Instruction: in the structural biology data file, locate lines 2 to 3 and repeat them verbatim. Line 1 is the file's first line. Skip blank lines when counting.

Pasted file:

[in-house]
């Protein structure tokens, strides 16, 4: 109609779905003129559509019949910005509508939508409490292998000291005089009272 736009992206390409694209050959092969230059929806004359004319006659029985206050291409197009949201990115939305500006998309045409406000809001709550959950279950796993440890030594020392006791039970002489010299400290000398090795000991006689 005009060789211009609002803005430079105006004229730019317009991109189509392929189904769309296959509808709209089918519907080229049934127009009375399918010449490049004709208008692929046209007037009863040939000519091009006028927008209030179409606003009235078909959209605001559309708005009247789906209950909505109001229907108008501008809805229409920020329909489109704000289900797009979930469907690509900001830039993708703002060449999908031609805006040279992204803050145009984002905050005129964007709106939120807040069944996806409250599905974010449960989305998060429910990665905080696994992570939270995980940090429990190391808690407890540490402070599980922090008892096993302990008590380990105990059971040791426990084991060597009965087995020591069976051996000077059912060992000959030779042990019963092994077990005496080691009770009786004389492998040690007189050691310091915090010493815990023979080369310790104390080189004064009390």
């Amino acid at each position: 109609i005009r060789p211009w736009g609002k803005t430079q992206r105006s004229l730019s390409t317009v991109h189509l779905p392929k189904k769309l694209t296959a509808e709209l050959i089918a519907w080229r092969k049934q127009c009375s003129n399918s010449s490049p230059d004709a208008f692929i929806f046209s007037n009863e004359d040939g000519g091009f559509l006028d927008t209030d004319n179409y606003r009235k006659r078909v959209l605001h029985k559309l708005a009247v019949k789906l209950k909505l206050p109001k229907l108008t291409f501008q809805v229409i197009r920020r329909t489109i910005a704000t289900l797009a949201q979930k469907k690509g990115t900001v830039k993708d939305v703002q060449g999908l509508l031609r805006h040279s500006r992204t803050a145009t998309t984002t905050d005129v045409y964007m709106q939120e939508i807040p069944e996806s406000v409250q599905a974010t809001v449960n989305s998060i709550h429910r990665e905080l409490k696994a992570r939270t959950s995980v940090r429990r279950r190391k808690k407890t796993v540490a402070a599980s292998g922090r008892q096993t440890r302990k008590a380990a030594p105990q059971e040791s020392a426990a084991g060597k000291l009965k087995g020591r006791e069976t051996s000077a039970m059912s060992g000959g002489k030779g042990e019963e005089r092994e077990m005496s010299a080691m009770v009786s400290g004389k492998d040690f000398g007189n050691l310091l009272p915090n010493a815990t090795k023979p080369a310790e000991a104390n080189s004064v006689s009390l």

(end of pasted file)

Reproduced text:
């Protein structure tokens, strides 16, 4: 109609779905003129559509019949910005509508939508409490292998000291005089009272 736009992206390409694209050959092969230059929806004359004319006659029985206050291409197009949201990115939305500006998309045409406000809001709550959950279950796993440890030594020392006791039970002489010299400290000398090795000991006689 005009060789211009609002803005430079105006004229730019317009991109189509392929189904769309296959509808709209089918519907080229049934127009009375399918010449490049004709208008692929046209007037009863040939000519091009006028927008209030179409606003009235078909959209605001559309708005009247789906209950909505109001229907108008501008809805229409920020329909489109704000289900797009979930469907690509900001830039993708703002060449999908031609805006040279992204803050145009984002905050005129964007709106939120807040069944996806409250599905974010449960989305998060429910990665905080696994992570939270995980940090429990190391808690407890540490402070599980922090008892096993302990008590380990105990059971040791426990084991060597009965087995020591069976051996000077059912060992000959030779042990019963092994077990005496080691009770009786004389492998040690007189050691310091915090010493815990023979080369310790104390080189004064009390």
């Amino acid at each position: 109609i005009r060789p211009w736009g609002k803005t430079q992206r105006s004229l730019s390409t317009v991109h189509l779905p392929k189904k769309l694209t296959a509808e709209l050959i089918a519907w080229r092969k049934q127009c009375s003129n399918s010449s490049p230059d004709a208008f692929i929806f046209s007037n009863e004359d040939g000519g091009f559509l006028d927008t209030d004319n179409y606003r009235k006659r078909v959209l605001h029985k559309l708005a009247v019949k789906l209950k909505l206050p109001k229907l108008t291409f501008q809805v229409i197009r920020r329909t489109i910005a704000t289900l797009a949201q979930k469907k690509g990115t900001v830039k993708d939305v703002q060449g999908l509508l031609r805006h040279s500006r992204t803050a145009t998309t984002t905050d005129v045409y964007m709106q939120e939508i807040p069944e996806s406000v409250q599905a974010t809001v449960n989305s998060i709550h429910r990665e905080l409490k696994a992570r939270t959950s995980v940090r429990r279950r190391k808690k407890t796993v540490a402070a599980s292998g922090r008892q096993t440890r302990k008590a380990a030594p105990q059971e040791s020392a426990a084991g060597k000291l009965k087995g020591r006791e069976t051996s000077a039970m059912s060992g000959g002489k030779g042990e019963e005089r092994e077990m005496s010299a080691m009770v009786s400290g004389k492998d040690f000398g007189n050691l310091l009272p915090n010493a815990t090795k023979p080369a310790e000991a104390n080189s004064v006689s009390l």